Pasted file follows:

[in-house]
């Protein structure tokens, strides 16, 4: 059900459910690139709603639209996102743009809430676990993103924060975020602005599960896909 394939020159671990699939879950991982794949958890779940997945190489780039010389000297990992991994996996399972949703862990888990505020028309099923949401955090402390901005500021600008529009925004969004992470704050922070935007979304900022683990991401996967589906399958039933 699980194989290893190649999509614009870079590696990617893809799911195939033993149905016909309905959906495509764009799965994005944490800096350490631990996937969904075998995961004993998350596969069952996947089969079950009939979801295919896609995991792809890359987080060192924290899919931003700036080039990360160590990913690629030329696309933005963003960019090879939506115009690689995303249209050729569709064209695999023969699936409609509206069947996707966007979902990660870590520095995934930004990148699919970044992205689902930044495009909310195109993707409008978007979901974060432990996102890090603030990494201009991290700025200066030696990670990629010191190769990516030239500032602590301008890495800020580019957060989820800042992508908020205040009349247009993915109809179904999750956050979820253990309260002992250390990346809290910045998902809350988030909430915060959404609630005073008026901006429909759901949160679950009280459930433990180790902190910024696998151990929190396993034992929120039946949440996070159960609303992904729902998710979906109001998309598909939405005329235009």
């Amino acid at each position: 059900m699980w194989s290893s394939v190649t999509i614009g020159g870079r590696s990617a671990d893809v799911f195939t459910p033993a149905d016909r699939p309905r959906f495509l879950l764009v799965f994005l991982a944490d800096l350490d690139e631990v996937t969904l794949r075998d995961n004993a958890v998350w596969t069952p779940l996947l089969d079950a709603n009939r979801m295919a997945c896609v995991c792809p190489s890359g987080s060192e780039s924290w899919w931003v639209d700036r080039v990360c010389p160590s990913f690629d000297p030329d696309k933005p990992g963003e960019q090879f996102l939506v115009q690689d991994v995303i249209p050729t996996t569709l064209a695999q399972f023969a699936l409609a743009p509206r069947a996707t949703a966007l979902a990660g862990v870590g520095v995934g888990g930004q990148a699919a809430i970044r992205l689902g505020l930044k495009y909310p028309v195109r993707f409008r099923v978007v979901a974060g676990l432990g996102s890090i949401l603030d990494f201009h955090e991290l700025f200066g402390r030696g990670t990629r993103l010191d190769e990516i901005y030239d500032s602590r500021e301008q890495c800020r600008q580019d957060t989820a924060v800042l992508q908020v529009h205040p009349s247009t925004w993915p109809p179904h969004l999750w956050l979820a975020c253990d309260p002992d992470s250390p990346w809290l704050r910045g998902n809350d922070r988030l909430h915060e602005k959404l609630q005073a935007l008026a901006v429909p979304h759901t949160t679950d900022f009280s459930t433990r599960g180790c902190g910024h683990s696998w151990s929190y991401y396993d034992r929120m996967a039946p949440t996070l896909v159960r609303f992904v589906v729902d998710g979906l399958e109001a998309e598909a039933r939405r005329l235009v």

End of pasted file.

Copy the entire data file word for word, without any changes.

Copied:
[in-house]
């Protein structure tokens, strides 16, 4: 059900459910690139709603639209996102743009809430676990993103924060975020602005599960896909 394939020159671990699939879950991982794949958890779940997945190489780039010389000297990992991994996996399972949703862990888990505020028309099923949401955090402390901005500021600008529009925004969004992470704050922070935007979304900022683990991401996967589906399958039933 699980194989290893190649999509614009870079590696990617893809799911195939033993149905016909309905959906495509764009799965994005944490800096350490631990996937969904075998995961004993998350596969069952996947089969079950009939979801295919896609995991792809890359987080060192924290899919931003700036080039990360160590990913690629030329696309933005963003960019090879939506115009690689995303249209050729569709064209695999023969699936409609509206069947996707966007979902990660870590520095995934930004990148699919970044992205689902930044495009909310195109993707409008978007979901974060432990996102890090603030990494201009991290700025200066030696990670990629010191190769990516030239500032602590301008890495800020580019957060989820800042992508908020205040009349247009993915109809179904999750956050979820253990309260002992250390990346809290910045998902809350988030909430915060959404609630005073008026901006429909759901949160679950009280459930433990180790902190910024696998151990929190396993034992929120039946949440996070159960609303992904729902998710979906109001998309598909939405005329235009």
């Amino acid at each position: 059900m699980w194989s290893s394939v190649t999509i614009g020159g870079r590696s990617a671990d893809v799911f195939t459910p033993a149905d016909r699939p309905r959906f495509l879950l764009v799965f994005l991982a944490d800096l350490d690139e631990v996937t969904l794949r075998d995961n004993a958890v998350w596969t069952p779940l996947l089969d079950a709603n009939r979801m295919a997945c896609v995991c792809p190489s890359g987080s060192e780039s924290w899919w931003v639209d700036r080039v990360c010389p160590s990913f690629d000297p030329d696309k933005p990992g963003e960019q090879f996102l939506v115009q690689d991994v995303i249209p050729t996996t569709l064209a695999q399972f023969a699936l409609a743009p509206r069947a996707t949703a966007l979902a990660g862990v870590g520095v995934g888990g930004q990148a699919a809430i970044r992205l689902g505020l930044k495009y909310p028309v195109r993707f409008r099923v978007v979901a974060g676990l432990g996102s890090i949401l603030d990494f201009h955090e991290l700025f200066g402390r030696g990670t990629r993103l010191d190769e990516i901005y030239d500032s602590r500021e301008q890495c800020r600008q580019d957060t989820a924060v800042l992508q908020v529009h205040p009349s247009t925004w993915p109809p179904h969004l999750w956050l979820a975020c253990d309260p002992d992470s250390p990346w809290l704050r910045g998902n809350d922070r988030l909430h915060e602005k959404l609630q005073a935007l008026a901006v429909p979304h759901t949160t679950d900022f009280s459930t433990r599960g180790c902190g910024h683990s696998w151990s929190y991401y396993d034992r929120m996967a039946p949440t996070l896909v159960r609303f992904v589906v729902d998710g979906l399958e109001a998309e598909a039933r939405r005329l235009v």